It's hard not to be touched by the gratitude and grace Ed Hanna feels, given the cards life dealt him last year. Then again, he's had a few good hands, and rightly, he focuses on those triumphs rather than the tragedies.
When the storm hit Hanna took his three dogs in his arms, but two were blown completely out of his arms. Ironically, it was the dog he was able to hold on, 15-years old and blind, he ended up fearing for the most. The two younger dogs were sucked out of his grasp into the storm, but somehow survived, coming back soon after unharmed. The older dog, however, was eventually blown away and vanished. Ed didn't find him until three days later, trapped in rubble – also, miraculously, unharmed.
The anxiety over the fate of his dogs was bad, Ed says, but the worst was yet to come. Ed had missed an insurance payment. And his house had just been turned into kindling.
"That $169 payment ended costing me about a quarter million dollars," he says with a rueful smile. He had just finished a catering job the day before the tornado; the money from that gig was going to cover the insurance. This entire experience was a roller coast; "The insurance company said they were going to get me reinstated, and then they didn't."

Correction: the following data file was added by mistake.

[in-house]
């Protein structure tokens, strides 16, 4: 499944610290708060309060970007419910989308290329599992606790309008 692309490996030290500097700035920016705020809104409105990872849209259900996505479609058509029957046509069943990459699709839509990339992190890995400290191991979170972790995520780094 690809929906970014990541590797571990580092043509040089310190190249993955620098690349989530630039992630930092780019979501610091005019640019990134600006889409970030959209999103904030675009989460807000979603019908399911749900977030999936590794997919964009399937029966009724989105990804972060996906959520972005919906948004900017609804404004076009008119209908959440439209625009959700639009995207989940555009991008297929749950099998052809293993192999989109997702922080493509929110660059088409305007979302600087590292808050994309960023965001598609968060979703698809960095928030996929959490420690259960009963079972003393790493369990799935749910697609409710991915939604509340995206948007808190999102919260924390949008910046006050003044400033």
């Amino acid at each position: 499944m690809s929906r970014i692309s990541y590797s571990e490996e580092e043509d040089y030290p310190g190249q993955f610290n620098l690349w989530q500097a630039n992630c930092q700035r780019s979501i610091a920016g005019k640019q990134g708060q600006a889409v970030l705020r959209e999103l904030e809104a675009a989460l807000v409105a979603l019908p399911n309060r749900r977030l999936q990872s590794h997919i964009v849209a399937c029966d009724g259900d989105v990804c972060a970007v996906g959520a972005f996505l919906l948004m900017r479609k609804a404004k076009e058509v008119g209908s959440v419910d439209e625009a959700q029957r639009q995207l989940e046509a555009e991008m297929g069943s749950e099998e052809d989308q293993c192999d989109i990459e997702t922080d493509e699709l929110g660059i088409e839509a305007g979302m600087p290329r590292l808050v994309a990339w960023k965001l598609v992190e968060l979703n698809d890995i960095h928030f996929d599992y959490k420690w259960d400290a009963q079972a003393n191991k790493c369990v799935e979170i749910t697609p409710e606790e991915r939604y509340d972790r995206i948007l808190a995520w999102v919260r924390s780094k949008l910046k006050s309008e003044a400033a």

Those peaks and valleys have categorized the journey; "People stole things from me, but then volunteers came to help me build my home."
Today, he says, he is in a good place. Those volunteers are hammering away as we speak. Ed says he is grateful, in a sense, that he didn't have insurance. If he did, he would have been on the hone in a hotel room. Today, he gets to personally thank and interact with the volunteers who have restored his faith and hope.
"Strong men and women have come from everywhere to help me. When one goes away, another takes their place."